The Sharks are outscoring the opposition 12-2 in the first period and have scored four times within the first 4:30 of a game. They haven't given up a first-period goal in the last five games, since Edmonton Oilers rookie Nail Yakupov scored in what turned into a 6-1 first-period rout by the Sharks on Jan. 22.

With their defense, goaltending and ability to win faceoffs, early leads are making the Sharks impossible to beat over a full 60 minutes.

The Phoenix Coyotes and Anaheim Ducks are the only teams that have erased early deficits against San Jose. The Sharks still were able to beat the Coyotes 5-3, coming back from two goals down. They rallied to beat the Ducks 3-2 in a shootout.

5. Quick strikes

In six of their seven wins, the Sharks have sent a dagger through their opponent by scoring multiple goals in a matter of minutes -- sometimes seconds.

There are few things harder for a team to overcome than giving up a couple of quick goals in a row.

Marleau and Martin Havlat combined for three goals in a span of 4:18 of the second period to lift San Jose to a 4-1 win against the Calgary Flames in the season opener. The Sharks scored six times in the first period against Edmonton, including three sets of back-to-back goals separated by 73 seconds, 65 seconds and 71 seconds, respectively.

San Jose came back to beat Phoenix by scoring three times in the final 10:45 of the third period.

Marleau scored twice in a span of 78 seconds in the first period of the Sharks' 4-0 win against the Colorado Avalanche. Similarly, the Sharks jumped all over the Vancouver Canucks with goals by Thornton and Pavelski in the first 3:26 of the first period en route to a 4-1 win.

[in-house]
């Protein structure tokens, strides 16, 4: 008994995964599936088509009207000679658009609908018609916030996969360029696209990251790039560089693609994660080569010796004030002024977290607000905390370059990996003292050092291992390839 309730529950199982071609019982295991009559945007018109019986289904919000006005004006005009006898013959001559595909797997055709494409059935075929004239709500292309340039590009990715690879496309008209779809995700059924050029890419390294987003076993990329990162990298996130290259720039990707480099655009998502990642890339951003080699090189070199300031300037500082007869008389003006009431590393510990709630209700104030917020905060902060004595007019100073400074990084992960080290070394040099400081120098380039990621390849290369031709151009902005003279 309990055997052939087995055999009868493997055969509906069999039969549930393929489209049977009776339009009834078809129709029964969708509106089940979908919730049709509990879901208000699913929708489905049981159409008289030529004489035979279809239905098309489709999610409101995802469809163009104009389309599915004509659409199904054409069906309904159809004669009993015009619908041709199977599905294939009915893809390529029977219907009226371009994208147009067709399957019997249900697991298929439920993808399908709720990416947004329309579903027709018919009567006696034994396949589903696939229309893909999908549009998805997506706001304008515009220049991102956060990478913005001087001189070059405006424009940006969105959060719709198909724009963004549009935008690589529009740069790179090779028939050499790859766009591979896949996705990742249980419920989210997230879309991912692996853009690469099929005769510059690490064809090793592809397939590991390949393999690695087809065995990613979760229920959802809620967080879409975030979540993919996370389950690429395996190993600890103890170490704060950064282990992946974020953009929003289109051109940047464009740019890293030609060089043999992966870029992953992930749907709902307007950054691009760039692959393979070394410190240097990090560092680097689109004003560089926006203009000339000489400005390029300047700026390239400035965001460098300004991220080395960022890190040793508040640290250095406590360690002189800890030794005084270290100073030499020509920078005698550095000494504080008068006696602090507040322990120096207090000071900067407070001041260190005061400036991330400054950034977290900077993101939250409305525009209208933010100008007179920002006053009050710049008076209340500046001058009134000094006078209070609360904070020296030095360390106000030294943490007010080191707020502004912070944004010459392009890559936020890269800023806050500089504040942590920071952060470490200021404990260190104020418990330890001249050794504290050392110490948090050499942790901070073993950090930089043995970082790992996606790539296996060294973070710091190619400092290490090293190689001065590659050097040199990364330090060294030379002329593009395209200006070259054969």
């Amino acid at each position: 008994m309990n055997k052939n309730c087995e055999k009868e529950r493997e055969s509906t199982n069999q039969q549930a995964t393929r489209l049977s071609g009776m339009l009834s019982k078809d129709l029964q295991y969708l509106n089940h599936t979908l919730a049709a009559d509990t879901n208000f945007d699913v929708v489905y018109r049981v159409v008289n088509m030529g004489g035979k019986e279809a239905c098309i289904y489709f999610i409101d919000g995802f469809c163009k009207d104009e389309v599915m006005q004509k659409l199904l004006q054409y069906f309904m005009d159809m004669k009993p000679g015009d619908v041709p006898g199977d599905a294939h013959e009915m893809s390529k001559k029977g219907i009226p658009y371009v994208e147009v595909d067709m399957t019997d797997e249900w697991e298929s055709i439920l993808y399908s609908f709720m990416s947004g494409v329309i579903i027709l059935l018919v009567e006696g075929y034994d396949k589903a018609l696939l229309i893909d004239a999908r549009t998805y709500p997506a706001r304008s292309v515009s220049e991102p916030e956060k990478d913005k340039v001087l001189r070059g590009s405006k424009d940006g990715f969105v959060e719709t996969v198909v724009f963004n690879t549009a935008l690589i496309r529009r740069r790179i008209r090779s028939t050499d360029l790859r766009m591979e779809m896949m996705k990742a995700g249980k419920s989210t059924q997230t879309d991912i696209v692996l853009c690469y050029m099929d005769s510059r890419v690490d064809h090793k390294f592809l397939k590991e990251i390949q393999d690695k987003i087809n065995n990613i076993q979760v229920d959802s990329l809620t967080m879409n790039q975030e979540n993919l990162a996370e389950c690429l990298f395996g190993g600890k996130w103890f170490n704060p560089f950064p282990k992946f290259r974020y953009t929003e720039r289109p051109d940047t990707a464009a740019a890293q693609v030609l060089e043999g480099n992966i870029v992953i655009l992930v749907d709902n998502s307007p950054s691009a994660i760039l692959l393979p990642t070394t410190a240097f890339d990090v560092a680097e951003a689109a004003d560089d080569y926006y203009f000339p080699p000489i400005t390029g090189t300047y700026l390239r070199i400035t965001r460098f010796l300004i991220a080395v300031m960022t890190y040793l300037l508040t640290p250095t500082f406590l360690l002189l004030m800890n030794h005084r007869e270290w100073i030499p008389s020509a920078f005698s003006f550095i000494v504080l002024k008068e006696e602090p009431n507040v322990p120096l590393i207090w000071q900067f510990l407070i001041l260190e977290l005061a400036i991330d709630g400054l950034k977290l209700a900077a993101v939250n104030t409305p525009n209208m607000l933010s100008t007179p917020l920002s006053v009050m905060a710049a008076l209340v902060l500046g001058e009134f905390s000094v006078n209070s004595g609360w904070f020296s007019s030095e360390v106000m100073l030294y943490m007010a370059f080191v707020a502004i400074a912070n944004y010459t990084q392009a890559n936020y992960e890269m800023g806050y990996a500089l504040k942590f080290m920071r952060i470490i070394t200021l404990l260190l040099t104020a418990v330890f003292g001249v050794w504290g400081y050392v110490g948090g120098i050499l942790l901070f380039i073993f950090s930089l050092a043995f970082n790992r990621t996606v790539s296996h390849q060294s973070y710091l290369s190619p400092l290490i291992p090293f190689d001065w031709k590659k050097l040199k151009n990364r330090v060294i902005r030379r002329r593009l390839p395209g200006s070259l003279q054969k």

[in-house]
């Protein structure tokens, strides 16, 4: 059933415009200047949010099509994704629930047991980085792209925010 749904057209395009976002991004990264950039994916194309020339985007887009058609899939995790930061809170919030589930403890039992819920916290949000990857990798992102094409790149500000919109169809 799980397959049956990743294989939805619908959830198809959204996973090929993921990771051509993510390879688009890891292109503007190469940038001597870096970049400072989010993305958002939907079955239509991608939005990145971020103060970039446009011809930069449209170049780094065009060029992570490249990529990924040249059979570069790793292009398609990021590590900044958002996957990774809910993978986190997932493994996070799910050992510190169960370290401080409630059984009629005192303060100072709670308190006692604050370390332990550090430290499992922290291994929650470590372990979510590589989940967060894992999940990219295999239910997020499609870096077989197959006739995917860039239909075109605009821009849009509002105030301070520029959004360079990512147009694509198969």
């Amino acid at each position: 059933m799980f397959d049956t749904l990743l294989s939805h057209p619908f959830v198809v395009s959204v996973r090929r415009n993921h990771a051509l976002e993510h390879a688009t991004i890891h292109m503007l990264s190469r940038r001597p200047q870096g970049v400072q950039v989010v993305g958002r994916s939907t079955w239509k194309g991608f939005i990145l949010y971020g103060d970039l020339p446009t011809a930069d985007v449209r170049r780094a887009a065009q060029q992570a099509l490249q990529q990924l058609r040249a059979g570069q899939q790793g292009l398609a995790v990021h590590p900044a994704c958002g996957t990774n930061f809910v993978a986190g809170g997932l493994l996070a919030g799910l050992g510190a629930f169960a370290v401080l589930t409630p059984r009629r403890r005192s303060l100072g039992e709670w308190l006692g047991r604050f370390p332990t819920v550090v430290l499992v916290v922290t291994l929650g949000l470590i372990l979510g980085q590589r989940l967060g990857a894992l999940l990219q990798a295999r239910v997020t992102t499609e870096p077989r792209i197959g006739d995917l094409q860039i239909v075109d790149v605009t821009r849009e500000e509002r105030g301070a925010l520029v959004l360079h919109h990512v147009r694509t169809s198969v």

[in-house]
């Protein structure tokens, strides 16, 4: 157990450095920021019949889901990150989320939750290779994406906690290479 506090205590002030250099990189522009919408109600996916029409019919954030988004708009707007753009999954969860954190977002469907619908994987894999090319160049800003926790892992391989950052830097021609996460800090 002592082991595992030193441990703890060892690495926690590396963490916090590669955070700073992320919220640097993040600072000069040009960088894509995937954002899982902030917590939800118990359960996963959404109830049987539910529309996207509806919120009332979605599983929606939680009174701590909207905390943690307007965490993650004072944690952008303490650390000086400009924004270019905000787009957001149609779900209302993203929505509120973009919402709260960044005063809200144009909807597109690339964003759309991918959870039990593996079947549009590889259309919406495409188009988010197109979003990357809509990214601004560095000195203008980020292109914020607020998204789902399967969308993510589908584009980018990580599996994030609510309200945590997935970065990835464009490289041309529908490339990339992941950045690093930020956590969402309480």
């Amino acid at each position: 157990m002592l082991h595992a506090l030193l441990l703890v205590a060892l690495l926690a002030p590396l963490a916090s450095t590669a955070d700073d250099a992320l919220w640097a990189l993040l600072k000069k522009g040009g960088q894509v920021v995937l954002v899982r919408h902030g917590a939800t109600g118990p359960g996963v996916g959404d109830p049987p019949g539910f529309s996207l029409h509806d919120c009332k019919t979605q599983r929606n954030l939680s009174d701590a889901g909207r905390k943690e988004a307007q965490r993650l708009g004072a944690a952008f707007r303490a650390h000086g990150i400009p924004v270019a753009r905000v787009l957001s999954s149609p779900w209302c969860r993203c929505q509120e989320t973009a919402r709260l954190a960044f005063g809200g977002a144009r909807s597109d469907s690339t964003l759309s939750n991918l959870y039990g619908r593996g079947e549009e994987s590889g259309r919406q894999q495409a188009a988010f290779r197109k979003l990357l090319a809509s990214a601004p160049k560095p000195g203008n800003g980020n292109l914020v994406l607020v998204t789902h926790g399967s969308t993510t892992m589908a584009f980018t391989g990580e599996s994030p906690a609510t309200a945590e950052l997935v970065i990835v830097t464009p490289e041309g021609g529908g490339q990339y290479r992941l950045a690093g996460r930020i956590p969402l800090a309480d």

Couture and Pavelski got the Sharks a 2-0 cushion against Edmonton with unassisted goals just 39 seconds apart in the second period.

6. Handzus' shootout supremacy

The Sharks had to go to the shootout to win their last two games, against Anaheim and Edmonton. It's a good thing coach Todd McLellan has Handzus as his leadoff shooter.

Handzus, who still doesn't have a point this season in regulation and overtime, is 2-for-2 in the shootout, and he used the same move to beat Anaheim's Jonas Hiller and Edmonton's Devan Dubnyk -- he came down the middle, made a quick move to fake low, getting the goalie to bite, then shot high into the left side of the net.

Handzus now is 18-for-34 for his career in the shootout, and 7-for-12 as a Shark.

7. Couture provides depth

Couture is as much of a difference-maker for the Sharks as Marleau and Thornton. The opposition can't load up to try to stop the Sharks' top line because coming right behind them is Couture, a back-to-back 30-goal scorer who already has five goals and five assists this season.

The Sharks' second-line center, who would be a first-line center on a lot of teams, is just like Pavelski in that he plays on the power play and the penalty kill; he just doesn't play as much.

SCHEDULE

HOME
AWAY
PROMOTIONAL

STANDINGS

WESTERN CONFERENCE
  TEAM GP W L OT GF GA PTS
1 z - ANA 82 51 24 7 236 226 109
2 y - STL 82 51 24 7 248 201 109
3 x - NSH 82 47 25 10 232 208 104
4 x - CHI 82 48 28 6 229 189 102
5 x - VAN 82 48 29 5 242 222 101
6 x - MIN 82 46 28 8 231 201 100
7 x - WPG 82 43 26 13 230 210 99
8 x - CGY 82 45 30 7 241 216 97
9 LAK 82 40 27 15 220 205 95
10 DAL 82 41 31 10 261 260 92
11 COL 82 39 31 12 219 227 90
12 SJS 82 40 33 9 228 232 89
13 EDM 82 24 44 14 198 283 62
14 ARI 82 24 50 8 170 272 56

STATS

2014-2015 REGULAR SEASON
SKATERS: GP G A +/- Pts
J. Pavelski 82 37 33 12 70
L. Couture 82 27 40 -6 67
J. Thornton 78 16 49 -4 65
B. Burns 82 17 43 -9 60
P. Marleau 82 19 38 -17 57
T. Wingels 75 15 21 -7 36
T. Hertl 82 13 18 -5 31
M. Nieto 72 10 17 -12 27
M. Karlsson 53 13 11 -3 24
M. Vlasic 70 9 14 12 23
 
GOALIES: W L OT Sv% GAA
A. Niemi 31 23 7 .914 2.59
A. Stalock 8 9 2 .902 2.62